Can a mad man love?

He saw her as he passed by an old café. A dull green building, draped in bougainvillaea, sandwiched between the modern buildings. It looked like a grandmother sitting between her numerous grandchildren. He saw the café daily. The café never grabbed his attention, but that day, she did.

It was just a glimpse, a glimpse that made him stop and wonder for a minute if he should go back and have a look. He turned around and with dubious steps stood in front of what took his breath away (even if just for a second). There she was, beautiful but a little sad, motionless, staring into eternity. The only thing that separated them was a glass window.
‘I cannot stare; I should not.’ He turned his face. ‘Not something a decent man would do,’ he said as if scolding himself.

This is how it started, with a hope that he will have her one day.
Next day, he was in front of the same café. Beside the door was the window, and behind the window she’d sit with her legs crossed. Her wavy hair was tucked at the back of her ear. Her unusual coloured skin, though untouched, made him feel the smoothness and coarseness all at once. Her body…

‘Excuse me,’ said a lady who was standing behind him.

He had to shift the scrutiny to other trivial things, to which his mind had stopped paying any heed. The lady entered the café. He followed her. As he entered, the smell of caffeine narked his nose and although he wanted to sit as close to her as possible, he sat at a corner where the smell wasn’t as pestering. Before he could settle himself in, a young boy, who seemed to be a beginner made his way through the congruously arranged furniture.
‘What would you like, Sir,’ the boy asked.
He looked at the boy. His black shirt and trousers though perfectly ironed had little stains of coffee and mayonnaise. The brown apron, tied loosely around his waist, looked as weary as the boy himself.

‘A cappuccino, please,’ he replied. He never drank coffee, but that didn’t bother him anymore.

‘Anything else, Sir?’

‘No, thank you.’ He shrugged. He didn’t like anyone calling him sir.

As the attendant left, he could feel the excitement turn into goosebumps. However, it wasn’t long until this excitement turned into rage. She had many admirers, admirers who would stop and look, who would even pass a smile, who would stare at her nonpareil beauty. They would look at her and admire every curve that adorned her body, and she would be there with the same smile and the same emotion in her eyes. But unlike the other admirers, he was just Ben – a 37-year-old man, who had worked in the same office for the past ten years; with the same annoying people who would pass jokes every time his boss scolded him. He was the man who was bullied by his classmates and insulted by his love. He was the man who was loved by none. The reality of his existence hit him like a strong wave. Ben left the café and decided that he’d never come back.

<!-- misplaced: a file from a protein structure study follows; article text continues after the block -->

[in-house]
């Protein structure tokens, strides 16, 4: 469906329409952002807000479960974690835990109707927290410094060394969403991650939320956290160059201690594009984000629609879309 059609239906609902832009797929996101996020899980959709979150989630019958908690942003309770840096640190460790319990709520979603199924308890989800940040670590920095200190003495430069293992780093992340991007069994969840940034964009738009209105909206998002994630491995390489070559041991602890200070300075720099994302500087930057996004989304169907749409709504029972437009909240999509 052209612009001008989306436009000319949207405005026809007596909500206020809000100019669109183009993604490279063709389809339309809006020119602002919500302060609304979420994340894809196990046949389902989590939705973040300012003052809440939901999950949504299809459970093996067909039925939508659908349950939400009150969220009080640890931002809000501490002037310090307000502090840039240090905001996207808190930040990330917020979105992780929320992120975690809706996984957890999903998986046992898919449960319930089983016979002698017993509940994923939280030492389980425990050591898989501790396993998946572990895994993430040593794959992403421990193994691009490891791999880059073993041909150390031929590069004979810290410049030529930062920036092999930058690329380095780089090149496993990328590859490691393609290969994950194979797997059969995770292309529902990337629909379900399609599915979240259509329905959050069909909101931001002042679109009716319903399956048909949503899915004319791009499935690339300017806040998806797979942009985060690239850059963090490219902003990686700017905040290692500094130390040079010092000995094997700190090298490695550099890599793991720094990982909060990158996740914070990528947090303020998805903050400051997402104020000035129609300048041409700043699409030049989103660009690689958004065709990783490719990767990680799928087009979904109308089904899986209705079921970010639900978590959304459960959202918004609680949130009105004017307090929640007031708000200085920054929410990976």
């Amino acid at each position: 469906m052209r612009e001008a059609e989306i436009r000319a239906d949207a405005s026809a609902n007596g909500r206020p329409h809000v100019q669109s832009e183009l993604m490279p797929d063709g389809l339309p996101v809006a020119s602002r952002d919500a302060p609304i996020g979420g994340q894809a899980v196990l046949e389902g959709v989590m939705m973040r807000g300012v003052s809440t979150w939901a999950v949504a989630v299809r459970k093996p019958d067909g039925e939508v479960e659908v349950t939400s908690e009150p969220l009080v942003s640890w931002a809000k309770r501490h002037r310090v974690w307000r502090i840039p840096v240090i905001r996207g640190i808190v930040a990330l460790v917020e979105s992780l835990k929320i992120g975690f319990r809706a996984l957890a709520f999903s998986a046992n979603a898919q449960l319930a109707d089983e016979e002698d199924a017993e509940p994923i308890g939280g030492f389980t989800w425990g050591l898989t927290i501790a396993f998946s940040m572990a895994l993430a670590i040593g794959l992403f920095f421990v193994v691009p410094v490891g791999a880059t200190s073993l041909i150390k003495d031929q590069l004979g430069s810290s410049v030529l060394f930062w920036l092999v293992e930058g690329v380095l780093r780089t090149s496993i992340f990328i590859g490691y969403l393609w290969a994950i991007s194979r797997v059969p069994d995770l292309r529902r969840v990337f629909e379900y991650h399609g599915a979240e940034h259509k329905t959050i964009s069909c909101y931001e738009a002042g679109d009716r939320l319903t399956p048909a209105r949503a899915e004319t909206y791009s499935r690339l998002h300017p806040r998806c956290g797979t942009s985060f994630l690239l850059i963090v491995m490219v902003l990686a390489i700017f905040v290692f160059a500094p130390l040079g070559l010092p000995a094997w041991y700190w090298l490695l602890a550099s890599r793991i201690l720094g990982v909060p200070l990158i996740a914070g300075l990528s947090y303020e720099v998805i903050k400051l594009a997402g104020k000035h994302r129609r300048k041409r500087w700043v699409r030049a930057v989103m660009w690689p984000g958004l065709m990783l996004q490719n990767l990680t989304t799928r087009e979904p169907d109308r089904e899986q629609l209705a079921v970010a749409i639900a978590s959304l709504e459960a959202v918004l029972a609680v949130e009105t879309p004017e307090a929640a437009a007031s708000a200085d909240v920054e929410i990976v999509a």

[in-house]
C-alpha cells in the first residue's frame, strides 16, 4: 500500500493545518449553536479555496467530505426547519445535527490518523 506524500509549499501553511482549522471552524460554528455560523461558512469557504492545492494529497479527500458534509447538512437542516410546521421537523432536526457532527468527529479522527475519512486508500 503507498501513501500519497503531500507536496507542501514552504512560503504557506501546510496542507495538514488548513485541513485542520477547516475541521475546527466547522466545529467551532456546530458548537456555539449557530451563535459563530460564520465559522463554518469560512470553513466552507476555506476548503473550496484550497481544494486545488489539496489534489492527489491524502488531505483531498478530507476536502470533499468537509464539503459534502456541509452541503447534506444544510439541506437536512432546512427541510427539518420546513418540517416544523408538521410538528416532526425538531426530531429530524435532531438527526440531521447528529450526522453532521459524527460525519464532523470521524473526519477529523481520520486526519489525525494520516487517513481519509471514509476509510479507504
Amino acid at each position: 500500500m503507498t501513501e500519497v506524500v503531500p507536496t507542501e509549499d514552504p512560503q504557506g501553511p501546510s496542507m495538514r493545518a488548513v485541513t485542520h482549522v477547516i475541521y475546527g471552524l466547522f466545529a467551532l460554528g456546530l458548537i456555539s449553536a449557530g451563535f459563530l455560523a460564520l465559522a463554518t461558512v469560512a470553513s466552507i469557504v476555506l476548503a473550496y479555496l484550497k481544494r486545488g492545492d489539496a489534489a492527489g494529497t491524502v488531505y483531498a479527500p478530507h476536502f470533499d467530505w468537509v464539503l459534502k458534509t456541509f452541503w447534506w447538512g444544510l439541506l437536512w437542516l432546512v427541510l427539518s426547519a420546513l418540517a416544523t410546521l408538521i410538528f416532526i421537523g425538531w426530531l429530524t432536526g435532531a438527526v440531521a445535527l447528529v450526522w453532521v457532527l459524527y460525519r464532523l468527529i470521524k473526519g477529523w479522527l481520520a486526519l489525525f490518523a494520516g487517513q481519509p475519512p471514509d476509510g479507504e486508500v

However, he saw her every day afterwards, but now, he neither entered the café nor thought of speaking to her. She would be there every day, staring into eternity, beguiling the passers-by with her beauty. It had become his habit of turning into the same street, decreasing the pace as the café was near and finally taking a glance as if his eyes were a camera that could picture her forever.

But one day, she wasn’t there, and before he could stop himself and think sagaciously for a second, he was inside the place, the place where once, he realised his ‘nothingness’.

He asked the boy, ‘Where is she?’

In utter bewilderment, all he could ask was, ‘May I know, Who Sir?’

‘The lady who was there, at the corner!’ Ben’s trembling finger pointed at the empty space.

‘The sculpture,’ asked the confused boy.

‘She wasn’t a sculpture! She was the woman I loved.’ Ben was furious.

The young boy would have laughed. You would have laughed. The next day he’d be news in the entertainment section, but the helplessness in his eyes made everyone who heard the conversation pity him.

‘Where is she?’ Ben was crying.

‘I am sorry, sir. All that is left of her is the face.’